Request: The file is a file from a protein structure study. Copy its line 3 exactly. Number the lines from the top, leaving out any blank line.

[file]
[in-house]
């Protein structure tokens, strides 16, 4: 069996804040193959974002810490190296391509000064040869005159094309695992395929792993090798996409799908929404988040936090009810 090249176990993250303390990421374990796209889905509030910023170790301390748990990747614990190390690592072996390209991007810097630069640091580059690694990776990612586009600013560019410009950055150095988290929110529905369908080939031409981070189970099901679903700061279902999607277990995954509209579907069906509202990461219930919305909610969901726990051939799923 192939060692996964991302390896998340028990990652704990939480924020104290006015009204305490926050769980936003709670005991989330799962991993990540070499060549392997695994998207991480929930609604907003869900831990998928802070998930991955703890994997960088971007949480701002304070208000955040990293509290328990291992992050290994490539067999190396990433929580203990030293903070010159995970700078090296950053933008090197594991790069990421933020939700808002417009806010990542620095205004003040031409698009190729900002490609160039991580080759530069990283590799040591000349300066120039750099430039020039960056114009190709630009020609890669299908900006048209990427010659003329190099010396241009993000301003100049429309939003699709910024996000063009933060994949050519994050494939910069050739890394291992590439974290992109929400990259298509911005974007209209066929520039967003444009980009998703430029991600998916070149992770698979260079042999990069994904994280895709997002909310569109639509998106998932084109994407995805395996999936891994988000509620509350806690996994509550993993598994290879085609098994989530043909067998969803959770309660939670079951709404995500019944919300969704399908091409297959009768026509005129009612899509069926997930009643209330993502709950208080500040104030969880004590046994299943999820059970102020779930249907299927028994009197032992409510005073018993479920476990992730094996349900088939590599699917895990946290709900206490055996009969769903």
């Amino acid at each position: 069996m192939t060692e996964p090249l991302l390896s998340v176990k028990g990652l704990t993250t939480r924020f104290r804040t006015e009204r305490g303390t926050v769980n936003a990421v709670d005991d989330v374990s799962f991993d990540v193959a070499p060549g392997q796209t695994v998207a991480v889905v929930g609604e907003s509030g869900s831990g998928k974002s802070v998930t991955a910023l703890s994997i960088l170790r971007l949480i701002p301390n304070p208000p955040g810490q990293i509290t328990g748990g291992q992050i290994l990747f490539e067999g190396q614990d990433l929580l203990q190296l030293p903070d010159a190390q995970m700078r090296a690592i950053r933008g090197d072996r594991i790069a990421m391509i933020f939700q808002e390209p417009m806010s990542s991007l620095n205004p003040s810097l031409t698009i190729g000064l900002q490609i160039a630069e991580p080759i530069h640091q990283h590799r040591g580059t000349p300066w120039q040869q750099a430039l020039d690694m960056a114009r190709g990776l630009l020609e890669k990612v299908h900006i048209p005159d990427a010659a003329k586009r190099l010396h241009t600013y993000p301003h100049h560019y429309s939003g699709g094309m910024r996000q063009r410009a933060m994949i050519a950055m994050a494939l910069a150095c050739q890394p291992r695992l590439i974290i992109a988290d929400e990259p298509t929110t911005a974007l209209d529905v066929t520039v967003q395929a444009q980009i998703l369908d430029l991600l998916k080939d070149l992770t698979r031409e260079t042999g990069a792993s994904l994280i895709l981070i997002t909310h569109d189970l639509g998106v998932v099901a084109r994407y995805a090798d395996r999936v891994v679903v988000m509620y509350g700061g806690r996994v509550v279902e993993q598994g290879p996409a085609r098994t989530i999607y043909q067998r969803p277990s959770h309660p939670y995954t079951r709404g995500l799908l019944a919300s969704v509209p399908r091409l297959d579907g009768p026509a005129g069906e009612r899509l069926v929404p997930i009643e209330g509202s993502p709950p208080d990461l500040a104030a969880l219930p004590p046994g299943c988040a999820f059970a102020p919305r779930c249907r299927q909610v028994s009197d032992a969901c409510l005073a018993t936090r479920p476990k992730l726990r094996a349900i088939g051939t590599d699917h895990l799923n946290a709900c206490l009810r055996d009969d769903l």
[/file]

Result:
């Amino acid at each position: 069996m192939t060692e996964p090249l991302l390896s998340v176990k028990g990652l704990t993250t939480r924020f104290r804040t006015e009204r305490g303390t926050v769980n936003a990421v709670d005991d989330v374990s799962f991993d990540v193959a070499p060549g392997q796209t695994v998207a991480v889905v929930g609604e907003s509030g869900s831990g998928k974002s802070v998930t991955a910023l703890s994997i960088l170790r971007l949480i701002p301390n304070p208000p955040g810490q990293i509290t328990g748990g291992q992050i290994l990747f490539e067999g190396q614990d990433l929580l203990q190296l030293p903070d010159a190390q995970m700078r090296a690592i950053r933008g090197d072996r594991i790069a990421m391509i933020f939700q808002e390209p417009m806010s990542s991007l620095n205004p003040s810097l031409t698009i190729g000064l900002q490609i160039a630069e991580p080759i530069h640091q990283h590799r040591g580059t000349p300066w120039q040869q750099a430039l020039d690694m960056a114009r190709g990776l630009l020609e890669k990612v299908h900006i048209p005159d990427a010659a003329k586009r190099l010396h241009t600013y993000p301003h100049h560019y429309s939003g699709g094309m910024r996000q063009r410009a933060m994949i050519a950055m994050a494939l910069a150095c050739q890394p291992r695992l590439i974290i992109a988290d929400e990259p298509t929110t911005a974007l209209d529905v066929t520039v967003q395929a444009q980009i998703l369908d430029l991600l998916k080939d070149l992770t698979r031409e260079t042999g990069a792993s994904l994280i895709l981070i997002t909310h569109d189970l639509g998106v998932v099901a084109r994407y995805a090798d395996r999936v891994v679903v988000m509620y509350g700061g806690r996994v509550v279902e993993q598994g290879p996409a085609r098994t989530i999607y043909q067998r969803p277990s959770h309660p939670y995954t079951r709404g995500l799908l019944a919300s969704v509209p399908r091409l297959d579907g009768p026509a005129g069906e009612r899509l069926v929404p997930i009643e209330g509202s993502p709950p208080d990461l500040a104030a969880l219930p004590p046994g299943c988040a999820f059970a102020p919305r779930c249907r299927q909610v028994s009197d032992a969901c409510l005073a018993t936090r479920p476990k992730l726990r094996a349900i088939g051939t590599d699917h895990l799923n946290a709900c206490l009810r055996d009969d769903l």